Gandhara in Darbari Kanada, the mother of all shrutis?

Post created 26 Feb 2015, last updated 24 January 2017. On my page there is a pdf of this post, but it is not updated as often as this web page. Possibly the most famous of all shrutis of Hindustani classical music is the komal gandhara (ga, minor third [1]) of Darbari. It is often said to be ati-komal (extra flat), which would supposedly mean it is lower than an also supposedly 'normal' komal ga (Levy 1982: 109 cites Vilayat Khan, see also Parrikar 2000; my teacher Dilip Chandra Vedi considered this to be common knowledge, although there are [...]

Gandhara in Darbari Kanada, the mother of all shrutis? 2018-02-22T22:26:14+00:00

Conference on Cultural Musicology, January 24-25, 2014

FACULTY OF HUMANITIES DEPARTMENT OF MUSICOLOGY International Conference on Cultural Musicology 24-25 January 2014 University of Amsterdam Nieuwe doelenstraat 16 1012 CP Amsterdam On January 24-25, 2014 the musicology department of Amsterdam University organised an international conference about cultural musicology on the occasion of the retirement of Prof. Wim van der Meer. As a cultural anthropologist and a musicologist Wim van der Meer has contributed significantly to the field of cultural musicology. For the last thirteen years he and Prof. Rokus de Groot were at the very core of the [...]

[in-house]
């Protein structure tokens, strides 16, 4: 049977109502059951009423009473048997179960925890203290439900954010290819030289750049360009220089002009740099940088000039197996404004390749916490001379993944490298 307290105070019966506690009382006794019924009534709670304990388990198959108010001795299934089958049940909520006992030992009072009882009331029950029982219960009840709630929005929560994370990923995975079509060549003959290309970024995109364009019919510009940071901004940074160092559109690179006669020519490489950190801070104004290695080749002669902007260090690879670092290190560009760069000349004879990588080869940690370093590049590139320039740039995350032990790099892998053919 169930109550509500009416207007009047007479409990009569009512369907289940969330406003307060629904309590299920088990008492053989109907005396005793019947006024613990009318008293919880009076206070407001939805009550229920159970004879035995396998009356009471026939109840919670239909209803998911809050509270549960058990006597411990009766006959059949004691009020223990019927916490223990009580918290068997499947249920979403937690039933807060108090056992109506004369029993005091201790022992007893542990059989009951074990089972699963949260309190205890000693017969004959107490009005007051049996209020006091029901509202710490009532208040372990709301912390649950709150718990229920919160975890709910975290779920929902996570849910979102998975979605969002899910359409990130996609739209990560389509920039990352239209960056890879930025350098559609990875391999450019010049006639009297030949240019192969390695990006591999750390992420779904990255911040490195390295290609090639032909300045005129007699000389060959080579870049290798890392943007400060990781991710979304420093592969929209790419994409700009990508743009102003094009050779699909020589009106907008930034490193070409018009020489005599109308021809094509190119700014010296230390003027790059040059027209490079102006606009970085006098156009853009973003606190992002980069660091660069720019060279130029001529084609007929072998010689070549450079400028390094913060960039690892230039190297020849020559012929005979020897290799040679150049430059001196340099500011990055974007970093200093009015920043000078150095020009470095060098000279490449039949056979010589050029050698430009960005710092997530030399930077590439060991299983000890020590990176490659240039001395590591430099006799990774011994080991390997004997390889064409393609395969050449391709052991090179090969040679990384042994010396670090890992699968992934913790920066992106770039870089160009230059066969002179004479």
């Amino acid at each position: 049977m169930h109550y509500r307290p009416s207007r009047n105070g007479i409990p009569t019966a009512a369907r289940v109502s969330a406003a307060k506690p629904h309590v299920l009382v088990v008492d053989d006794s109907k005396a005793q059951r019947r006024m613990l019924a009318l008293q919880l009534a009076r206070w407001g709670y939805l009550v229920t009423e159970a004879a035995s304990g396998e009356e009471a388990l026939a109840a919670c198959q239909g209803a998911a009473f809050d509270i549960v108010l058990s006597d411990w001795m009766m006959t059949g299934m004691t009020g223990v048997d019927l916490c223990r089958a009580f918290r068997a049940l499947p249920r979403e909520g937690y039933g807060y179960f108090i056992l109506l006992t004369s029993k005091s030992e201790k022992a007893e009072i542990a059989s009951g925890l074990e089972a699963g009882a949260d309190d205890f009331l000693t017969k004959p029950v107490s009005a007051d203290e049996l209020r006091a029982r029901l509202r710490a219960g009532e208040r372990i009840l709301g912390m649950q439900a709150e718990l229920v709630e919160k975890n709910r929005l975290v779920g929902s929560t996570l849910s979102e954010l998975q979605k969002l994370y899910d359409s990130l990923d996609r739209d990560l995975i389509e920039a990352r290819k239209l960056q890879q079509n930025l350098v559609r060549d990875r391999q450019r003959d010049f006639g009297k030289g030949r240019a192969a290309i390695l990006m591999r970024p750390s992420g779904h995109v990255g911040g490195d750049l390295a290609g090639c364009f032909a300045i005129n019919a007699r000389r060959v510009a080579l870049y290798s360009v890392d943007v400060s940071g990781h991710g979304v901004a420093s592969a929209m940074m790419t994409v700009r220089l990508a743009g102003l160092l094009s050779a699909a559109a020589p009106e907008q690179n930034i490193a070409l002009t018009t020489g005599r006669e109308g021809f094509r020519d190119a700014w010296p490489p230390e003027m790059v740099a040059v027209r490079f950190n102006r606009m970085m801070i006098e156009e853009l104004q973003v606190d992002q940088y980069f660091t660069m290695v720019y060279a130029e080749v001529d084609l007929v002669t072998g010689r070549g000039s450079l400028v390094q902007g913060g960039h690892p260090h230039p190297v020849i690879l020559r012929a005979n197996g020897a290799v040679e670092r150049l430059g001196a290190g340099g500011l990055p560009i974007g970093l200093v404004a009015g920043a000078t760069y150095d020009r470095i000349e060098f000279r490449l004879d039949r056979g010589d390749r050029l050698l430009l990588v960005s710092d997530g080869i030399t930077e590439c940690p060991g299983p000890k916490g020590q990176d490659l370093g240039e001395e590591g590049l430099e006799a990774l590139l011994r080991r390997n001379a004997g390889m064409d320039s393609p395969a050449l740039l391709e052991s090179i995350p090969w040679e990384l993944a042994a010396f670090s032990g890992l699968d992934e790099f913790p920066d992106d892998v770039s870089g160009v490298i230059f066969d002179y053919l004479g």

Conference on Cultural Musicology, January 24-25, 2014 2018-02-25T09:02:24+00:00

Expressive vocalisms in Kesar Bai’s Lalita gauri

Illustrations of expressive moments in Kesar Bai Kerkar's famous recording of Lalita Gauri (1956). It is on the basis of audience response (interjections like "vah vah") that we consider these moments particularly emotive.¬†The first passage occurs around 140 seconds from the beginning of the recording. The ‚Äėwah‚Äô at the end follows immediately after the passage that goes from the major seventh through the extremely low minor second (143-44s) and ending on the tonic. The minor second is lower than 50 cents as we can well see in the graph, and [...]

Expressive vocalisms in Kesar Bai’s Lalita gauri 2018-03-30T08:44:58+00:00

Dilip Chandra Vedi

Dilip Chandra Vedi was born in 1901 and a contemporary of famous musicians like Omkarnath Thakur, Bade Gulam Ali Khan, Inayat Khan (sitar) and Nasiruddin Khan Dagar (dhrupad). The latter two were his close friends, he often travelled throughout India in their company, going to music festivals or ‚Äėconferences‚Äô. Vediji was a versatile musician and won many prizes in his prime. However, like so many other stalwards, he was not alert to the importance of making good deals with the recording companies. A few of his recordings are available (on [...]

Dilip Chandra Vedi 2018-03-30T08:39:42+00:00